Close Quarters’ maps only have a handful of spawnpoints for each team and often don’t vary between these points enough, so you find yourself spawning at the same exact spot at least a few times in a row. What’s even worse, the game doesn’t care if an enemy is near that spawnpoint or not, so you’ll most likely end up getting killed in your first few seconds of life anyways. I’m not kidding here, I once spawned and literally one second later an enemy spawned just a few yards away from me and blew me away before I could even believe what I had just seen. It’s understandable (though equally annoying) to see this happen when spawning on a squadmate, because then that’s either bad luck or your own damn fault. When selecting a map generated spawnpoint, you trust the game to put you in a relatively safe area so you can last more than fifteen seconds. Irritating doesn’t even begin to explain the general feeling one may feel.

Gun Master is exactly what you think it sounds like (assuming you’re familiar with the competitive PC gaming community). It is based on the old Counter-Strike mod, Gun Game; also known as Arms Race in Counter-Strike: Global Offensive. Gun Master does run a little differently, however. Each player starts out with a 9mm pistol and progresses up to a machine pistol, high caliber pistol, SMGs, Carbines, Shotguns, Assault Rifles, at this point you start to get the idea, and then end with a knife. In theory, this system makes it sound like the game starts out fairly tame and then progressively gets more intense. In a way that’s true, but only if roughly everyone progresses at a similar rate. What ultimately happens is the first seven or eight people, out of roughly sixteen to twenty-four, to get kills (you get “promoted” every two kills) get to the more powerful weapons first and manage to pick off the unfortunate pistol users from a distance. And when I say powerful, I mean POWERFUL. One word: Jackhammer. That’s right, the MK3A1 auto-shotgun is part of the lineup and no it is not the last weapon before you get to the knife. The AUG, M417 and M320 LVG are in there as well.

Sometimes, doing the exact opposite doesn’t lead to something that makes sense.Sure, the gamemode is skill based and yes it is an acquired taste, but it doesn’t seem to progress logically. Since it’s based on Gun Game, I guess it’s fair to make comparisons; in Gun Game, everyone starts out with a fairly decent weapon and then progresses to weaker/less manageable weapons and concludes with the knife. Progressing up and ending on the knife means that people jumping into the match after it has started are almost guaranteed to not progress very far at all. What is most annoying of all is that if someone kills you with a knife (even though you end on a knife, you have one throughout the whole game anyways) you are automatically demoted by one kill. This is INSANELY annoying and not because it means you have to be on your toes, that’s fine. It’s because progressing is already quite difficult as it is, ESPECIALLY if you jump in after the game has started and already have to go up against 12 gauge shotguns and insanely accurate battle rifles.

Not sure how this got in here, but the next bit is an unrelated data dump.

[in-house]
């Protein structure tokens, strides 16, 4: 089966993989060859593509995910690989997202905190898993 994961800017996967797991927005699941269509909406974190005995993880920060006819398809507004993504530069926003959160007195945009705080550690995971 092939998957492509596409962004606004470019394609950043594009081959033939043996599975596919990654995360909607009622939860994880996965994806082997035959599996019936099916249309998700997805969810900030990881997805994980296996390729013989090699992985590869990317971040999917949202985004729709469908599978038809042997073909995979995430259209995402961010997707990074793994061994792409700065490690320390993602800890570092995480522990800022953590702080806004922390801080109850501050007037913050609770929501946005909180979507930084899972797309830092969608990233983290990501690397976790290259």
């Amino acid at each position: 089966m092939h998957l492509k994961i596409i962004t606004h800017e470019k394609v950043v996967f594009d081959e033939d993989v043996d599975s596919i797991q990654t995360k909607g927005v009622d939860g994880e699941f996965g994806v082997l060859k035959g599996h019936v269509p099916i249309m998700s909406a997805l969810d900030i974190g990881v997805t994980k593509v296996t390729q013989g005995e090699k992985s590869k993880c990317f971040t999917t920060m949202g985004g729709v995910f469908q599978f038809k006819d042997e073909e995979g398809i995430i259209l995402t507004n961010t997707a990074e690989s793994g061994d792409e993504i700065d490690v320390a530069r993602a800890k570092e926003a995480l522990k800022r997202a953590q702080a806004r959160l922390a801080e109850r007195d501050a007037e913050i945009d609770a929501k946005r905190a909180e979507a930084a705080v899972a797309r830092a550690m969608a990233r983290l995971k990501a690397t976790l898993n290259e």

I get that the designers simply loved Gun Game and wanted to build a mode around that idea without copying its exact formula, but simply going in the near opposite direction isn’t necessarily the best idea. If the game was structured as it is now, but has it so everyone progresses to a new weapon every X amount of minutes and allow those with the most kills each round the ability to customize those weapons and/or give them a grenade or a gadget as a reward might’ve been worth trying out. We could sit here and rattle off alternative ideas all day, but the point is doing the complete opposite of something good doesn’t always end up with something that makes sense. Don’t get me wrong, I think it’s a cool idea; I always liked Gun Game and I also suck at it big time. Therefore, I also suck at Gun Master, but I’m not totally biased here. Gun Master does allow players the chance to mess with weapons they may not have unlocked yet in the regular game, but this progression just seems illogical and doesn’t allow those jumping in late to have a remotely fun time. Unlike virtually every other gamemode in Battlefield.